* link to this Winterfaire page to boost the signal
* comment posting a Booth of your wares/services in the Winterfaire
* buy something from a vendor listed in the Winterfaire
* host a similar holiday market in your own blog or other venue
Notifications from LJ and DW are being patchy, so please TELL ME what you're doing in order to get credit for it
"How do you keep track of it all?"
Auduna asked, looking around Hrafn's study.
She had come in to drape the freshly washed afghan
over the back of the couch, only to be distracted
by the walls lined with books.
Hrafn's dark head lifted from his ledger
and his pen stopped its steady scratching.
"Keep track of what?" he said mildly.
Auduna flapped her hands in the air
and replied, "Everything!
You have dozens of people living on the farm,
in all these different buildings,
people who fall in love and have babies -- or not! --
and somehow manage to get all the work done.
Crops in the fields, animals in the barns,
cooking and cleaning and mending,
and everyone seems to have some kind of art."
Hrafn gave a soft caw of laughter
and said, "That's what the record books are for.
Come here. Let me show you."
He beckoned to her with one elegant hand.
Auduna went over to the fine beechwood desk,
covered with papers and books, a bottle of India ink,
glass paperweights, a letter opener, a pen knife,
and cups that held fountain pens and a few quills.
"This is the supply ledger," Hrafn said,
pointing out the sections for food and fuel,
cloth and toiletries and tools, all the things
they made, traded, bought or sold.
He marked the place with a ribbon,
then closed the black book and reached for another,
this one a cheerful pink like cherry blossoms in spring.
"Here are the homes," Hrafn said,
and showed her the listing of all the buildings
where people might stay and how many each held.
She found the one that she shared
with Frida and Karin and their children.
There was a studbook with a green cover,
showing the bloodlines of the farm's horses,
and presumably more such books for other livestock.
Auduna marveled at the magnificent watercolor paintings
of the stallions and some of the most important mares.
Another green book held records of the fields,
the careful order of crop rotation,
notes about fertilizer and pests and yields.
Calendar pages indicated days of sun and rain,
along with dates for the first and last frosts.
Auduna leafed through slowly, following the farm
from the early sowing season in spring
through the summer vegetables coming from the garden
and the heavy harvest of fruits and grains in the fall,
then the fallow months of winter when little was done.
Names and times showed how people found work to do.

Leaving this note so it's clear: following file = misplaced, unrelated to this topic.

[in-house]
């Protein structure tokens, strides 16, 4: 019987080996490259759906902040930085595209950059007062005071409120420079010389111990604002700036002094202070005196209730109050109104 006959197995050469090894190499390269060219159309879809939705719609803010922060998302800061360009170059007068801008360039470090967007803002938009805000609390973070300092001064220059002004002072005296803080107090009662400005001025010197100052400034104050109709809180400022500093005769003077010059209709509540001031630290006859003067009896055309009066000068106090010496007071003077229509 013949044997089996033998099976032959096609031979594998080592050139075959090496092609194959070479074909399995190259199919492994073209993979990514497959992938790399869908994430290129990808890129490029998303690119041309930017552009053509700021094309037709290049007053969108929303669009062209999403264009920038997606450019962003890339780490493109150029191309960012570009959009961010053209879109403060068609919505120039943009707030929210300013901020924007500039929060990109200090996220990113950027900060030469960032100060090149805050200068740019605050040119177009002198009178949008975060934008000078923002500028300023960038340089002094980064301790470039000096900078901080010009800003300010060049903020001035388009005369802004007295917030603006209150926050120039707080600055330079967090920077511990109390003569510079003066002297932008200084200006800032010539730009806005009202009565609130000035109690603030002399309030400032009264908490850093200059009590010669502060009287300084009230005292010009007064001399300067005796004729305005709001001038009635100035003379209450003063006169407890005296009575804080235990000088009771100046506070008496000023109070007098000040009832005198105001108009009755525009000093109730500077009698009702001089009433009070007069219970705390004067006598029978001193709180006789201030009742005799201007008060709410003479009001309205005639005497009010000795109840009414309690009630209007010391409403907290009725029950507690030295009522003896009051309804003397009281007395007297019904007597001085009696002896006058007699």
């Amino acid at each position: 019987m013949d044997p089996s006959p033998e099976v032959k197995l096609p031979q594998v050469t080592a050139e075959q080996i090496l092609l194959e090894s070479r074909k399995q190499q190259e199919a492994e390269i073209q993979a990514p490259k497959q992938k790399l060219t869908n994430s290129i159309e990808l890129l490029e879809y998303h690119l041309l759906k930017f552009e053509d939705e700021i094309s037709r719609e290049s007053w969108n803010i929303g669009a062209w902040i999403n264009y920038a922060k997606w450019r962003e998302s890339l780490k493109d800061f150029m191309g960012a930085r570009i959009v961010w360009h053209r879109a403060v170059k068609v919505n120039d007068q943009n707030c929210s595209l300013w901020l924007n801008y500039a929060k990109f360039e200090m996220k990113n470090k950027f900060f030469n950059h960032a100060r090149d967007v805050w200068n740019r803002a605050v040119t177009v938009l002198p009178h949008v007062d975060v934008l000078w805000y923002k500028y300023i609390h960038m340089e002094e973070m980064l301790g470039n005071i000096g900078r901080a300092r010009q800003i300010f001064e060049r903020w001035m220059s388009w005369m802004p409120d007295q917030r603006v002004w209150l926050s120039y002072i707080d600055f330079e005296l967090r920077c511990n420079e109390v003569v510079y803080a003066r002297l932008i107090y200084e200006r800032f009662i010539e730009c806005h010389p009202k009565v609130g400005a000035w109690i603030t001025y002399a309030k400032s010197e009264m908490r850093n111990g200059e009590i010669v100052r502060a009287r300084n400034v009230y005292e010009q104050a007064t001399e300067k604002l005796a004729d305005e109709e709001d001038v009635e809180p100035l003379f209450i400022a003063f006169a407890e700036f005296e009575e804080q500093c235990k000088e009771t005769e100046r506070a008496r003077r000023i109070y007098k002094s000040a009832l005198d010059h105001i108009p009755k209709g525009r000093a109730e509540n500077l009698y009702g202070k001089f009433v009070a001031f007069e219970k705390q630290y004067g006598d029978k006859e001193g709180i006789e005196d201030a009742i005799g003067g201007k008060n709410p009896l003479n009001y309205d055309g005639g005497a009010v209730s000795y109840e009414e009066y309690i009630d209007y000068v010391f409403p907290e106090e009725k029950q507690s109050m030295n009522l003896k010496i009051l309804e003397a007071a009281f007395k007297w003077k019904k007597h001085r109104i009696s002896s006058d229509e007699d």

Last of all Hrafn handed Auduna
a brown book embossed with gold letters.
"Hartlines," she read. "I've seen Ola with this."
"It holds the names of the people who live here,"
Hrafn said. "Ola and I both consult it."
Auduna looked around the study,
suddenly seeing it in a new light
as the ranks of books leaped out at her,
shelves full of black and brown and green
and so many other colors as well.
In the center of it all sat Hrafn,
his dark eyes gleaming, merry and wise
as the bird for which he was named.
"How far back do the records go?"
Auduna wondered aloud.
Hrafn led her to a shuttered frame on one wall,
which he opened to reveal not a window
but a fragment of frayed parchment behind glass.
Auduna peered at it but could make out very little
except for the number 1050.
"All the way back," Hrafn said softly.
"This is part of the original grant for the farm."
Auduna shivered a little,
thinking of the farm and the family
and the endlessly flittering years.
"Of course, we don't have much from the early times,"
Hrafn said. "Most of what you see is much more recent.
For a while, people kept a family Bible,
then an expense ledger and such.
Once we started making our own books,
and people diversified into more crafts,
we expanded the kinds of records we wrote down.
Everybody finds something useful and beautiful to do,
to pass the time and keep the farm going."
There were threads of silver in the dark wings of his hair.
He'd spent much of his life here, Auduna realized,
tracking all the comings and goings on the farm
through the slow wheeling of spring, summer, fall, winter.
She had grown used to seeing Hrafn, and often Solvig with him,
spreading out paperwork on a table in the common house
or making meticulous notes in one of the workshops.
It seemed more important, somehow,
here in his own private nest.
"You are amazing," Auduna declared
as she kissed him on the cheek.
"I'm sure we'd all be completely lost without you."
Then she headed back to her work in the laundry room.